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178                                    FI.ORA  INDICA.
feet. On the more humid ranges Abies Brunoniana appears
at 8000 feet, and above it Picea Webbiana. Pinus excelsa
also' Occurs abundantly, as well as the Yew, and Cnpressw
fanebris is cultivated as low as 2000 feet, and a very little way
from the Assam plain. Further in the interior Abies Smithi-
ana. occurs, and Larix Griffithii to the westward, Pinus lon-
gi/oliti, being still found in the hot dry valleys.
In general features the flora of Bhotan resembles that of
Sikkim, which is much better .known. Itr differs'principally
by containing* several Khasia and eastern forms which do not
extend further west, such as Liquidambar, Corylopsis, and an
oak with leaves like Robnr (Quercus Griffithii, H.f. et T.).
These axe chiefly plants of the subtropical and lower temperate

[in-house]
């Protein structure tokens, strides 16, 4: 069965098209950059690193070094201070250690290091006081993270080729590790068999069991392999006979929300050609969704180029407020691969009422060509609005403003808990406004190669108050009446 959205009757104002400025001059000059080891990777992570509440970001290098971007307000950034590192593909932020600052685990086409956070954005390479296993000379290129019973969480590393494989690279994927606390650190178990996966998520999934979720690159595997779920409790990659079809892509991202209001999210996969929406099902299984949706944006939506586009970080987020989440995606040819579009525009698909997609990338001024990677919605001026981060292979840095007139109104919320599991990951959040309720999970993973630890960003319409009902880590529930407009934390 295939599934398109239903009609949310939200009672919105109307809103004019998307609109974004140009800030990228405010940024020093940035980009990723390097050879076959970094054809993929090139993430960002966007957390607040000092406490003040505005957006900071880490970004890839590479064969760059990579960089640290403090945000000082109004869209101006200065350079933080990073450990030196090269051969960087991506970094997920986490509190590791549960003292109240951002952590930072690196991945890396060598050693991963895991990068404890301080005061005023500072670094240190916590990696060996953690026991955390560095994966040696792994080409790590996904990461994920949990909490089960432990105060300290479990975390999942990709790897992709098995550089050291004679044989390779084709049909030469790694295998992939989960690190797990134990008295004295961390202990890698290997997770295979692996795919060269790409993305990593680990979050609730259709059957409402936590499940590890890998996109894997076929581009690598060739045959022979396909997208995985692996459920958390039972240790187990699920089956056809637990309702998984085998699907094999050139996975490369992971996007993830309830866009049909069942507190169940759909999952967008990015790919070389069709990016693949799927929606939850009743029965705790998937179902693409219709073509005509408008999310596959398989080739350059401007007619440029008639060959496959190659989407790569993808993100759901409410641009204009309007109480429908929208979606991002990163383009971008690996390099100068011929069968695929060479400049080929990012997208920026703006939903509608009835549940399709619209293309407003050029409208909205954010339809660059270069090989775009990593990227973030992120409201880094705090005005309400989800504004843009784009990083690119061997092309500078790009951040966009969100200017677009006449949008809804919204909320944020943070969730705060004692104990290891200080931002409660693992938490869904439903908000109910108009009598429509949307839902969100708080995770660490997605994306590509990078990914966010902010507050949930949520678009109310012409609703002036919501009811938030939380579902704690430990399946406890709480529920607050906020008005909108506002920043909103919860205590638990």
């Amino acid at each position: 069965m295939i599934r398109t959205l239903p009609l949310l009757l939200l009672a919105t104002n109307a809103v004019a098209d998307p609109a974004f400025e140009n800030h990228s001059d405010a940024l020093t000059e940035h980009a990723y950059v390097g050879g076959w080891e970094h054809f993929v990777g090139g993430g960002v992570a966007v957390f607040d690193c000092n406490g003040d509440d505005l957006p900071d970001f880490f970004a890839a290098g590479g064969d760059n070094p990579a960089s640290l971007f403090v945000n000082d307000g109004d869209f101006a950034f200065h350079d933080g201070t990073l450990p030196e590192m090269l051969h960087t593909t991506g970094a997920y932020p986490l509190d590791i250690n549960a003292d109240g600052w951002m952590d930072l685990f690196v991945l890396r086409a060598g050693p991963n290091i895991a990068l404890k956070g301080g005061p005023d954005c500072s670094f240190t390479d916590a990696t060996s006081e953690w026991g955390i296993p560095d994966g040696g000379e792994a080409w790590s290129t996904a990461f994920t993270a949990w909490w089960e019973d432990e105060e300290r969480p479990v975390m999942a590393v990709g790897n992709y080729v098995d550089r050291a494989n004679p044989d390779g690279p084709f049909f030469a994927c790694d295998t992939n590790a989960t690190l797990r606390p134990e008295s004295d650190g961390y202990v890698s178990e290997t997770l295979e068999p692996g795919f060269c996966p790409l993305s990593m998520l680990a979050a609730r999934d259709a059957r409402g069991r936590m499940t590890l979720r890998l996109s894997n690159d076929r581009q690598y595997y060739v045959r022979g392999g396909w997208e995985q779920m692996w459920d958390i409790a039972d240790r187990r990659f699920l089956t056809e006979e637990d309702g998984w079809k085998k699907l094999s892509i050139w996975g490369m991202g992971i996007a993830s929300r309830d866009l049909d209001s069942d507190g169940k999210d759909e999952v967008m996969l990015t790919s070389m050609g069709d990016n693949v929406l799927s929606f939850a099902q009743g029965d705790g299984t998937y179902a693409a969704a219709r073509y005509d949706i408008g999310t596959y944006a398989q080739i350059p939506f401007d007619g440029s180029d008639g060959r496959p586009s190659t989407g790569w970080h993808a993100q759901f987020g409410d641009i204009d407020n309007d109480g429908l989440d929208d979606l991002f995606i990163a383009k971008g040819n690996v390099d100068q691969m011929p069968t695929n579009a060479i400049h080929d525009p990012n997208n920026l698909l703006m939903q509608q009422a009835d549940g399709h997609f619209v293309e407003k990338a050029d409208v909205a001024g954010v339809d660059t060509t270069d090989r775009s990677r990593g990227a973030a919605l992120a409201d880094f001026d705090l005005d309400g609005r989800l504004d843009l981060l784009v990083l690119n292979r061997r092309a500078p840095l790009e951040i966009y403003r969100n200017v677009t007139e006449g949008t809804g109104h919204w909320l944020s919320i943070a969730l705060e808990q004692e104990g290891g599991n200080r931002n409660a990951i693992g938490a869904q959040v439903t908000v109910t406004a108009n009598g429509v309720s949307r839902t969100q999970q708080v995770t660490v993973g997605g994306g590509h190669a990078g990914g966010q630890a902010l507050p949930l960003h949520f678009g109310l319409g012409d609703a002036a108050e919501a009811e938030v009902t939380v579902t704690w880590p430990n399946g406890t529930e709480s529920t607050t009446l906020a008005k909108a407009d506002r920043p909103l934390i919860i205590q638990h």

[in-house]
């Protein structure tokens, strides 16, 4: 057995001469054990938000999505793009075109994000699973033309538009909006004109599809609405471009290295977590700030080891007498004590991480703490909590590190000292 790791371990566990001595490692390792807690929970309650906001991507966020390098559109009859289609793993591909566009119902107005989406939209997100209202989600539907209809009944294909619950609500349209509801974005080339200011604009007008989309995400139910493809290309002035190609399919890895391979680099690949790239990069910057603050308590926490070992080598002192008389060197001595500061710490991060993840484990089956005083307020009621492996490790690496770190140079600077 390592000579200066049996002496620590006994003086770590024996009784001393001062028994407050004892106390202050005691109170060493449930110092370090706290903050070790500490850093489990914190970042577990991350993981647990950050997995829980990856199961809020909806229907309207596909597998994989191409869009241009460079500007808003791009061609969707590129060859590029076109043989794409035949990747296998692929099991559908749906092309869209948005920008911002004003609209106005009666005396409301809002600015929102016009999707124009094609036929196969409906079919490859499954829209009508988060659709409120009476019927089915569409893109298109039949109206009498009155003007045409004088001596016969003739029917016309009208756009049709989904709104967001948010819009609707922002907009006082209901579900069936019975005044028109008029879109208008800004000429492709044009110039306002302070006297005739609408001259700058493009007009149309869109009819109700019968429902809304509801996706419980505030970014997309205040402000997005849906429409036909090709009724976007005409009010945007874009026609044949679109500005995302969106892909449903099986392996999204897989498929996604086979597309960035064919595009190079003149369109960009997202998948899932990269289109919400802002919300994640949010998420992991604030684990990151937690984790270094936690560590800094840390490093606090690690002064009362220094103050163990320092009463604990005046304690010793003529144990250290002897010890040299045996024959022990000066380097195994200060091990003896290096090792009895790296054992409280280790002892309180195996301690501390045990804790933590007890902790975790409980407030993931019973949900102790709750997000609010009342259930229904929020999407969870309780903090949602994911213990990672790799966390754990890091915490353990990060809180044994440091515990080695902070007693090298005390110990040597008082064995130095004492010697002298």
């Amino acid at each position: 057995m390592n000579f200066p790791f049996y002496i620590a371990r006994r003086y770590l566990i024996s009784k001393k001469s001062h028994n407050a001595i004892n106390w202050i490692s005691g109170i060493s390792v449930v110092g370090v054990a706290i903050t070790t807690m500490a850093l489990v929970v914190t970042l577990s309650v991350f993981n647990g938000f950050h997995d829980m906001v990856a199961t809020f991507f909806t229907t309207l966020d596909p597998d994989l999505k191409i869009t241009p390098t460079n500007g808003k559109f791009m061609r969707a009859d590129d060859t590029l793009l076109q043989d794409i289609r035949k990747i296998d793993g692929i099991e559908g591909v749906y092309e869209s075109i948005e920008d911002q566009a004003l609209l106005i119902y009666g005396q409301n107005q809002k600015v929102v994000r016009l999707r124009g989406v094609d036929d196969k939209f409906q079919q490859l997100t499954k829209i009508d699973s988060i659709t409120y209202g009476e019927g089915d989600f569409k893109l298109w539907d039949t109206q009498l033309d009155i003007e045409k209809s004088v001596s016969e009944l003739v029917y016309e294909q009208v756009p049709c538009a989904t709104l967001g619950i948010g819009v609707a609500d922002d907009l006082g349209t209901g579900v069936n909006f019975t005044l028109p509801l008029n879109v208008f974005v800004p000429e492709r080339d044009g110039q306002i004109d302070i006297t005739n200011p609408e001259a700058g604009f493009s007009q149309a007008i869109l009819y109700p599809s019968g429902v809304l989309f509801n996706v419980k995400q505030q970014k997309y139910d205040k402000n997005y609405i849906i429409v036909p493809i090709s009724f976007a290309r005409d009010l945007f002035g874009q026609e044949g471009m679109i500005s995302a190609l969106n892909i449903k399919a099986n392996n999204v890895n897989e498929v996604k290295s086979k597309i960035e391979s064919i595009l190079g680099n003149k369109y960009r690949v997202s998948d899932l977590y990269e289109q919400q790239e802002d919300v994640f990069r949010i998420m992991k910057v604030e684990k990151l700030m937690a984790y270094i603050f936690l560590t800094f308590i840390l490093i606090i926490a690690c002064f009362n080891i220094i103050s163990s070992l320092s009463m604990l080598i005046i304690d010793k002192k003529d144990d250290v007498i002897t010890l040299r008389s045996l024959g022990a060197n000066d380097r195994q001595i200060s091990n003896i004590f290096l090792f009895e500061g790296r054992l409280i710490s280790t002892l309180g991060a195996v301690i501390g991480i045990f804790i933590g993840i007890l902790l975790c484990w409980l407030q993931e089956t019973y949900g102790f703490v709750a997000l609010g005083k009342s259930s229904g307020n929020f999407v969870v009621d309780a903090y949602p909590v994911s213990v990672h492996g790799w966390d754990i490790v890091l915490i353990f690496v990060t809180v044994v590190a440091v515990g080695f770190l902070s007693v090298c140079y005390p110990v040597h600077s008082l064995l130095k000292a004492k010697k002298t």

zone; while those of the upper temperate'and subalpme zone
appear, so far as we have had an opportunity of comparing
them, -to be almost identical with those of Sikkim. It must,
however, be recollected that the collections of Griffith axe all
from the-western parts of Bhotan, and that the eastern parts
are not at all 'known*
The province of Sikkim, though of very limited extent, is
now the best known j>art of the central or eastern Himalaya,
and presents many features of much interest. It consists en-
tirely of the basin of the river Tista, which, with its tributa-
ries, drain the whole country. The course of thia river is for
the most part meridional, that is, perpendicular to the plains;
and the same may be said of its great tributary tlic llangit
river, which joins, it from the west, flowing for a short dis-
tance parallel to the plains, through a deep ravine not 1000
feet above the sea, to the north of a tramversc range ele-
vated 7-8000 feet.
The position of Sikkim, opposite to the opening of the
Gangetic valley, between the mountains of Bahar on the one
hand, and those of Khasia on the other, exposes it to the full
force of the monsoon; its rains are therefore heavy aud almost